20. The system of claim 18 wherein when the altered scheduled has a computed value that is lower than the value of the schedule, the means for scheduling and altering further designates the altered schedule as the schedule and repeats the determination of whether the value meets conditions of acceptability.
21. The system of claim 20 wherein when the value does meet conditions of acceptability, the means for scheduling and altering further designates the schedule as the feasible schedule.
22. The system of claim 21 wherein the means for scheduling and altering further represents the particular segment as a scheduled dataflow graph once the feasible schedule has been achieved.
23. A method for determining an optimal schedule for a matrix of computation units in an adaptable computing engine, the method comprising:
determining a value representative of a cost for a chosen schedule of utilizing the matrix to perform a code segment;
adjusting the chosen schedule randomly through small incremental steps until the value reaches an acceptable cost level; and
designating a feasible schedule once the acceptable cost level is reached.
24. The method of claim 23 wherein the acceptable cost level further comprises a cost of zero.
25. The method of claim 23 further comprising representing the code segment as a dataflow graph of nodes and edges.
26. The method of claim 25 wherein the step of adjusting further comprises selecting a node of the dataflow graph at random and selecting an available change for the node at random to adjust the chosen schedule.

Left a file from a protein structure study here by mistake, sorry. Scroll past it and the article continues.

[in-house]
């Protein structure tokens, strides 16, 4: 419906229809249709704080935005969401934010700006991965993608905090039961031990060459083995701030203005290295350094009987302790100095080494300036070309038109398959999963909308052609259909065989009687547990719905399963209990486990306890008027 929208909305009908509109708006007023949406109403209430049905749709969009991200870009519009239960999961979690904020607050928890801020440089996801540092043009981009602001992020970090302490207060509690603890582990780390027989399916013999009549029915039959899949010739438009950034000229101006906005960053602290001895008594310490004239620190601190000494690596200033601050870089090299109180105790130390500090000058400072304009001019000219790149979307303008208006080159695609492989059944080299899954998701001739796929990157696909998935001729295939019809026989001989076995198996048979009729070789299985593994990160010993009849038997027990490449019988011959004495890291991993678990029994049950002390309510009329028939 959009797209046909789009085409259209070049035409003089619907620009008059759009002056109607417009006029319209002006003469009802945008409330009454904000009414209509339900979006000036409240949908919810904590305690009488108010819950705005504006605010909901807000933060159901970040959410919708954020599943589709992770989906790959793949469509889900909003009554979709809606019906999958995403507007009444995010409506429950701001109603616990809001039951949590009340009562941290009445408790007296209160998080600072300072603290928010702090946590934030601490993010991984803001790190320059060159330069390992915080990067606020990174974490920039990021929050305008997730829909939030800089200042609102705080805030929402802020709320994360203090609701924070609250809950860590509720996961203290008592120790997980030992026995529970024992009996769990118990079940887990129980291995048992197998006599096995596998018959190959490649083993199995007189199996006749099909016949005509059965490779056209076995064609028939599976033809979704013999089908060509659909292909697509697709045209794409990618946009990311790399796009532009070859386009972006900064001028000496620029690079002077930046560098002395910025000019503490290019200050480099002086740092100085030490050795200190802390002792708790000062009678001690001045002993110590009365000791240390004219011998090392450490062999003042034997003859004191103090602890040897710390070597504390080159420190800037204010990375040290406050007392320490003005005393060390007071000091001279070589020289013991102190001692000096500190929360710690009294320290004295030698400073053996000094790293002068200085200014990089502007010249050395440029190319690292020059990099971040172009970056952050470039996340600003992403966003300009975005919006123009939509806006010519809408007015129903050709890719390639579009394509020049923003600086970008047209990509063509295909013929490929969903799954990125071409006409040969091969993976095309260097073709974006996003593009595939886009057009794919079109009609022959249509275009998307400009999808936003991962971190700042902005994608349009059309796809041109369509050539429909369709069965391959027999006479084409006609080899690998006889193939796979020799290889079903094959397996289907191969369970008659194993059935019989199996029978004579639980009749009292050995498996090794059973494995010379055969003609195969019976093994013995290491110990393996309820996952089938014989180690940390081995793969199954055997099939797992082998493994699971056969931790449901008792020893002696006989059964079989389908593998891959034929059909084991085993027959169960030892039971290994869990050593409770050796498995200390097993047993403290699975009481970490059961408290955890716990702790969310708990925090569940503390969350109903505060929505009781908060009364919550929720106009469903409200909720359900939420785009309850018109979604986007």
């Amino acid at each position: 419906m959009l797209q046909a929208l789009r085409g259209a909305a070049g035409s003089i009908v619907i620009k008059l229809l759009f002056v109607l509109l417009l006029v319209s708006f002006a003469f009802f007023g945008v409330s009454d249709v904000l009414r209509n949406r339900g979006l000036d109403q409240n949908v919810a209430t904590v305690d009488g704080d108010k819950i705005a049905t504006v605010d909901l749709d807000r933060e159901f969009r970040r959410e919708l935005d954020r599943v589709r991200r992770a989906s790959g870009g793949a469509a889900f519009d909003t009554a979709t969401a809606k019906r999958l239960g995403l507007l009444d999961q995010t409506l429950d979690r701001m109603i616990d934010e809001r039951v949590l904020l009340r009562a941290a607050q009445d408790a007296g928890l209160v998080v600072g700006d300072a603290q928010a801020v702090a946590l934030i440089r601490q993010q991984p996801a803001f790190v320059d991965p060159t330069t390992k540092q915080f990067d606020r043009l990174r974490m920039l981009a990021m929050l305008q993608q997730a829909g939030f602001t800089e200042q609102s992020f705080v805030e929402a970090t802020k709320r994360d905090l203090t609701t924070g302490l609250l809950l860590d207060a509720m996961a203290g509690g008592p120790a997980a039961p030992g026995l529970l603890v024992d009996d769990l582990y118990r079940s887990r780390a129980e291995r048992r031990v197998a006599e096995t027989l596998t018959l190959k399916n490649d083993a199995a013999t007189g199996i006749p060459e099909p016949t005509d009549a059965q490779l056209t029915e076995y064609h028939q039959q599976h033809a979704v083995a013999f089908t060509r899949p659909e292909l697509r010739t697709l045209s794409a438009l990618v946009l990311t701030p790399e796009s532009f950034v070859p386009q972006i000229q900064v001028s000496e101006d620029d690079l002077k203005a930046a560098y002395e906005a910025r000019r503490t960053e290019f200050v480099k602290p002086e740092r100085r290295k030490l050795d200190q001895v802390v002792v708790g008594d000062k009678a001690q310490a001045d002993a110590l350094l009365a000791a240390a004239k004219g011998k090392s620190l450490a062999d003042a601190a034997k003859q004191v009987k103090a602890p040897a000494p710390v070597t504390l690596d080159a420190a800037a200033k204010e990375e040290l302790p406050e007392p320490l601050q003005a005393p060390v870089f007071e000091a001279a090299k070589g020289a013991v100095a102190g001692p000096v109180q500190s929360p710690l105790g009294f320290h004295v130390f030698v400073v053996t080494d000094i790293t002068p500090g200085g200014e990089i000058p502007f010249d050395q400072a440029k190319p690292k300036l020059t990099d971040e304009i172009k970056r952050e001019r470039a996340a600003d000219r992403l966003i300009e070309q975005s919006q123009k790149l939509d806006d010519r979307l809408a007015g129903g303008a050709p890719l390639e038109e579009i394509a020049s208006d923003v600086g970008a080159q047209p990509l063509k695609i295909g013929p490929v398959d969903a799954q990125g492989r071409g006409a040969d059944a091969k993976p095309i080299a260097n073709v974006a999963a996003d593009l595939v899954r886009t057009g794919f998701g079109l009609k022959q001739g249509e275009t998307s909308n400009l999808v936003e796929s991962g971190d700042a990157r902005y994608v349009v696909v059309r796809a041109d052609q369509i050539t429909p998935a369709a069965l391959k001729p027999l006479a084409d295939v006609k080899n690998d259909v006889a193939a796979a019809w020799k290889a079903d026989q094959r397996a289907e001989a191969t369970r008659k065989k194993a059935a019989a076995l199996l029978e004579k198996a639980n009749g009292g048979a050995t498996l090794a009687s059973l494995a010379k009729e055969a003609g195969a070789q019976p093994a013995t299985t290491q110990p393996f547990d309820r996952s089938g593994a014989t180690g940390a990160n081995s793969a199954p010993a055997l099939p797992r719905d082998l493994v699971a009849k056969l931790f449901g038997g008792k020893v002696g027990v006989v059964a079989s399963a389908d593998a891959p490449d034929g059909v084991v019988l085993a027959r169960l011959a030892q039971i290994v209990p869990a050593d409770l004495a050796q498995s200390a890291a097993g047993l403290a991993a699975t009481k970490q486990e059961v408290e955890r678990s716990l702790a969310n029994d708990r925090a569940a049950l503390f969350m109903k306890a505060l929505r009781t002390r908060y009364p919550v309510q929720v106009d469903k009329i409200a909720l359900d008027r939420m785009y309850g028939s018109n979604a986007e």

Description
    FIELD OF THE INVENTION
  • [0001]
    The present invention relates to scheduling program instructions in time and allocating the instructions to processing resources.
  • BACKGROUND OF THE INVENTION
  • [0002]
    The electronics industry has become increasingly driven to meet the demands of high-volume consumer applications, which comprise a majority of the embedded systems market. Embedded systems face challenges in producing performance with minimal delay, minimal power consumption, and at minimal cost. As the numbers and types of consumer applications where embedded systems are employed increases, these challenges become even more pressing. Examples of consumer applications where embedded systems are employed include handheld devices, such as cell phones, personal digital assistants (PDAs), global positioning system (GPS) receivers, digital cameras, etc. By their nature, these devices are required to be small, low-power, light-weight, and feature-rich.
  • [0003]
    In the challenge of providing feature-rich performance, the ability to produce efficient utilization of the hardware resources available in the devices becomes paramount. As in most every processing environment that employs multiple processing elements, whether these elements take the form of processors, memory, register files, etc., of particular concern is finding useful work for each element available for the task at hand. Thus, an appropriate decision-making process for identifying an optimal manner of scheduling and allocating resources is needed to achieve an efficient and effective system. The present invention addresses such a need.